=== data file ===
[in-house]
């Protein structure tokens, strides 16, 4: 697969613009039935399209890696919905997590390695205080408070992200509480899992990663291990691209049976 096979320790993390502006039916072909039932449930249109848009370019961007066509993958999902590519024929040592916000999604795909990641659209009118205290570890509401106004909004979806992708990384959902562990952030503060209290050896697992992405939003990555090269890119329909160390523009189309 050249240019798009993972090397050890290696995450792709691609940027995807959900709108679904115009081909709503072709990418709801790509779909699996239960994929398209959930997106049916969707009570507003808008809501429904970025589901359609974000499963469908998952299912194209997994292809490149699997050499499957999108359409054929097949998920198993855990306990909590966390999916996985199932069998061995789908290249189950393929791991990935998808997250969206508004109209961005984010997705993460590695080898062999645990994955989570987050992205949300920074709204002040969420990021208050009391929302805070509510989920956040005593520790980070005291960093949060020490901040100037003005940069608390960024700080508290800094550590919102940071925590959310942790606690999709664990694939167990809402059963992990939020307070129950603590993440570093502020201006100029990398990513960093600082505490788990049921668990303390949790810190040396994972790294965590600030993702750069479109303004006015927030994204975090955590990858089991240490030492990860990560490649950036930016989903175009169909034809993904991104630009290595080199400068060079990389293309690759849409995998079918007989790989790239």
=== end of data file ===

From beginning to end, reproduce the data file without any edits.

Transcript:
[in-house]
């Protein structure tokens, strides 16, 4: 697969613009039935399209890696919905997590390695205080408070992200509480899992990663291990691209049976 096979320790993390502006039916072909039932449930249109848009370019961007066509993958999902590519024929040592916000999604795909990641659209009118205290570890509401106004909004979806992708990384959902562990952030503060209290050896697992992405939003990555090269890119329909160390523009189309 050249240019798009993972090397050890290696995450792709691609940027995807959900709108679904115009081909709503072709990418709801790509779909699996239960994929398209959930997106049916969707009570507003808008809501429904970025589901359609974000499963469908998952299912194209997994292809490149699997050499499957999108359409054929097949998920198993855990306990909590966390999916996985199932069998061995789908290249189950393929791991990935998808997250969206508004109209961005984010997705993460590695080898062999645990994955989570987050992205949300920074709204002040969420990021208050009391929302805070509510989920956040005593520790980070005291960093949060020490901040100037003005940069608390960024700080508290800094550590919102940071925590959310942790606690999709664990694939167990809402059963992990939020307070129950603590993440570093502020201006100029990398990513960093600082505490788990049921668990303390949790810190040396994972790294965590600030993702750069479109303004006015927030994204975090955590990858089991240490030492990860990560490649950036930016989903175009169909034809993904991104630009290595080199400068060079990389293309690759849409995998079918007989790989790239």